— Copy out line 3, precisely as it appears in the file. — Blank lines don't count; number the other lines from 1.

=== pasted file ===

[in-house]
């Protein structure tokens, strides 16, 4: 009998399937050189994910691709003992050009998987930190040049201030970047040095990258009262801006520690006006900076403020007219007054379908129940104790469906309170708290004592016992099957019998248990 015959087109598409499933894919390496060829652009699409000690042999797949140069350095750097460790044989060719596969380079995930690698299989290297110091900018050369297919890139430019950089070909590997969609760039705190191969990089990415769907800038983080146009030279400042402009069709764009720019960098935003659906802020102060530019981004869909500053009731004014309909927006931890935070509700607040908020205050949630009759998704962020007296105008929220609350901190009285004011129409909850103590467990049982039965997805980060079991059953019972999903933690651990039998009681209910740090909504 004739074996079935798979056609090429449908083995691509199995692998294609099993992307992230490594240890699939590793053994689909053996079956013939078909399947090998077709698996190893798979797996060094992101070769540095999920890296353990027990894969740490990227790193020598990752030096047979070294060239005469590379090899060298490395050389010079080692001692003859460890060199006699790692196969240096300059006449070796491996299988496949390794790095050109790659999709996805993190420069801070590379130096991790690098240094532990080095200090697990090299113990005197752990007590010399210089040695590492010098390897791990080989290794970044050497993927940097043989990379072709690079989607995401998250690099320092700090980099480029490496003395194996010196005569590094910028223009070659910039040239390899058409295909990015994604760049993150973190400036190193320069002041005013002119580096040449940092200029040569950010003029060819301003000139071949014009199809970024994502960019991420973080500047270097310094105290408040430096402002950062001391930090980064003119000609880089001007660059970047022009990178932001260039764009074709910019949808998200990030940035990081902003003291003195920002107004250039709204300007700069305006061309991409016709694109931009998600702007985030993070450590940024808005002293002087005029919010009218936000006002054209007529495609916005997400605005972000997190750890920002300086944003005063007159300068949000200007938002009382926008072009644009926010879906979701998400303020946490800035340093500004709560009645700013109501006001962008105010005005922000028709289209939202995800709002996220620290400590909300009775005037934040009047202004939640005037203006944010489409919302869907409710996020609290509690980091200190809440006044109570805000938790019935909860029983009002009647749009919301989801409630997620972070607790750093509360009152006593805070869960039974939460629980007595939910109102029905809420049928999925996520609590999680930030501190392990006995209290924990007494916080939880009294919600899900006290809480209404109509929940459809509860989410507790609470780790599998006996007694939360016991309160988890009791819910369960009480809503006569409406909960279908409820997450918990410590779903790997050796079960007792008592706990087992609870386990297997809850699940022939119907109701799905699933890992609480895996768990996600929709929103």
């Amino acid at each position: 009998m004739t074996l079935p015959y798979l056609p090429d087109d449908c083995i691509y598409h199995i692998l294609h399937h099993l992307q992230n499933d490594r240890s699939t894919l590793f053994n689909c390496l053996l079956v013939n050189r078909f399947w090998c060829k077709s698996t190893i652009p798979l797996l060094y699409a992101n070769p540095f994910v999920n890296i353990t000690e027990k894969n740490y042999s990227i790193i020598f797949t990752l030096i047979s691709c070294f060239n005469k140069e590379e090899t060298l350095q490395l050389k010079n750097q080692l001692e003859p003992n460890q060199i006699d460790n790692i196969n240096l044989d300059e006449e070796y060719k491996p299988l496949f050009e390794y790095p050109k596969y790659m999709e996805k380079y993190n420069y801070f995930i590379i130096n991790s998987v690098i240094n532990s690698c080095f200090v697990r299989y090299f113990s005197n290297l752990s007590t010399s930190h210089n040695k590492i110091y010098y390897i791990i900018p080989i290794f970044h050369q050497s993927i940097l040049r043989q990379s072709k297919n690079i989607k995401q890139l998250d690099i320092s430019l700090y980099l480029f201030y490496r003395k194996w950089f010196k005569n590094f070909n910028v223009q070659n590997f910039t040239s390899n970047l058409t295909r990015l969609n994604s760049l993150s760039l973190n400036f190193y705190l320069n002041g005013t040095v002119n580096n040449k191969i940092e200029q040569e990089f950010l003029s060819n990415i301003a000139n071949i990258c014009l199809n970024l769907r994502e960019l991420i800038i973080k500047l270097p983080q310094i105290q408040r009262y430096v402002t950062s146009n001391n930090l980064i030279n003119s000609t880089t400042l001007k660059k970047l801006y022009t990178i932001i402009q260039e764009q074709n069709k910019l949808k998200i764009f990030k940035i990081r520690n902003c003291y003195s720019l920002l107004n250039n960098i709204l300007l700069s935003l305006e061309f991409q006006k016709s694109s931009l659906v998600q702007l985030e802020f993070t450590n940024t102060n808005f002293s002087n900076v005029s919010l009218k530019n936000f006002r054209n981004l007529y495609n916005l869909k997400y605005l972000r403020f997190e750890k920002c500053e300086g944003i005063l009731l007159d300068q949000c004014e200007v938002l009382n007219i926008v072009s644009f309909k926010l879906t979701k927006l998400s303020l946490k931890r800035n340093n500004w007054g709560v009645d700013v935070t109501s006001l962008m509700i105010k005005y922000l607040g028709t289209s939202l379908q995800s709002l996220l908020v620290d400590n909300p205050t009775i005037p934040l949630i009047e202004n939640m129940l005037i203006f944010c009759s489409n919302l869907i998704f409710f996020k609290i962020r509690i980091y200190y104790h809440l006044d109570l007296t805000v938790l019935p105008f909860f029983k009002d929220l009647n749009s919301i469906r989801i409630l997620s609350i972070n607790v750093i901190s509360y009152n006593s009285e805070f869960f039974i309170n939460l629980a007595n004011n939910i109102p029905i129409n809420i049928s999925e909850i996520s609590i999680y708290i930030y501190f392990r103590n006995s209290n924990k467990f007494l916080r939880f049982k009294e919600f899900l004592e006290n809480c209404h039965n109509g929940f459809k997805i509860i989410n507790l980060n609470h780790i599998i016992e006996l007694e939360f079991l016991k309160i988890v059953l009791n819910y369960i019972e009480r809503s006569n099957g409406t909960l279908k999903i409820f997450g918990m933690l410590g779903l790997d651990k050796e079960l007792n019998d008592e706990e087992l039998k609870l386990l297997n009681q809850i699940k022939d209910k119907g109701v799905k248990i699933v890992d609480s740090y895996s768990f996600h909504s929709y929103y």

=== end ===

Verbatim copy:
């Amino acid at each position: 009998m004739t074996l079935p015959y798979l056609p090429d087109d449908c083995i691509y598409h199995i692998l294609h399937h099993l992307q992230n499933d490594r240890s699939t894919l590793f053994n689909c390496l053996l079956v013939n050189r078909f399947w090998c060829k077709s698996t190893i652009p798979l797996l060094y699409a992101n070769p540095f994910v999920n890296i353990t000690e027990k894969n740490y042999s990227i790193i020598f797949t990752l030096i047979s691709c070294f060239n005469k140069e590379e090899t060298l350095q490395l050389k010079n750097q080692l001692e003859p003992n460890q060199i006699d460790n790692i196969n240096l044989d300059e006449e070796y060719k491996p299988l496949f050009e390794y790095p050109k596969y790659m999709e996805k380079y993190n420069y801070f995930i590379i130096n991790s998987v690098i240094n532990s690698c080095f200090v697990r299989y090299f113990s005197n290297l752990s007590t010399s930190h210089n040695k590492i110091y010098y390897i791990i900018p080989i290794f970044h050369q050497s993927i940097l040049r043989q990379s072709k297919n690079i989607k995401q890139l998250d690099i320092s430019l700090y980099l480029f201030y490496r003395k194996w950089f010196k005569n590094f070909n910028v223009q070659n590997f910039t040239s390899n970047l058409t295909r990015l969609n994604s760049l993150s760039l973190n400036f190193y705190l320069n002041g005013t040095v002119n580096n040449k191969i940092e200029q040569e990089f950010l003029s060819n990415i301003a000139n071949i990258c014009l199809n970024l769907r994502e960019l991420i800038i973080k500047l270097p983080q310094i105290q408040r009262y430096v402002t950062s146009n001391n930090l980064i030279n003119s000609t880089t400042l001007k660059k970047l801006y022009t990178i932001i402009q260039e764009q074709n069709k910019l949808k998200i764009f990030k940035i990081r520690n902003c003291y003195s720019l920002l107004n250039n960098i709204l300007l700069s935003l305006e061309f991409q006006k016709s694109s931009l659906v998600q702007l985030e802020f993070t450590n940024t102060n808005f002293s002087n900076v005029s919010l009218k530019n936000f006002r054209n981004l007529y495609n916005l869909k997400y605005l972000r403020f997190e750890k920002c500053e300086g944003i005063l009731l007159d300068q949000c004014e200007v938002l009382n007219i926008v072009s644009f309909k926010l879906t979701k927006l998400s303020l946490k931890r800035n340093n500004w007054g709560v009645d700013v935070t109501s006001l962008m509700i105010k005005y922000l607040g028709t289209s939202l379908q995800s709002l996220l908020v620290d400590n909300p205050t009775i005037p934040l949630i009047e202004n939640m129940l005037i203006f944010c009759s489409n919302l869907i998704f409710f996020k609290i962020r509690i980091y200190y104790h809440l006044d109570l007296t805000v938790l019935p105008f909860f029983k009002d929220l009647n749009s919301i469906r989801i409630l997620s609350i972070n607790v750093i901190s509360y009152n006593s009285e805070f869960f039974i309170n939460l629980a007595n004011n939910i109102p029905i129409n809420i049928s999925e909850i996520s609590i999680y708290i930030y501190f392990r103590n006995s209290n924990k467990f007494l916080r939880f049982k009294e919600f899900l004592e006290n809480c209404h039965n109509g929940f459809k997805i509860i989410n507790l980060n609470h780790i599998i016992e006996l007694e939360f079991l016991k309160i988890v059953l009791n819910y369960i019972e009480r809503s006569n099957g409406t909960l279908k999903i409820f997450g918990m933690l410590g779903l790997d651990k050796e079960l007792n019998d008592e706990e087992l039998k609870l386990l297997n009681q809850i699940k022939d209910k119907g109701v799905k248990i699933v890992d609480s740090y895996s768990f996600h909504s929709y929103y």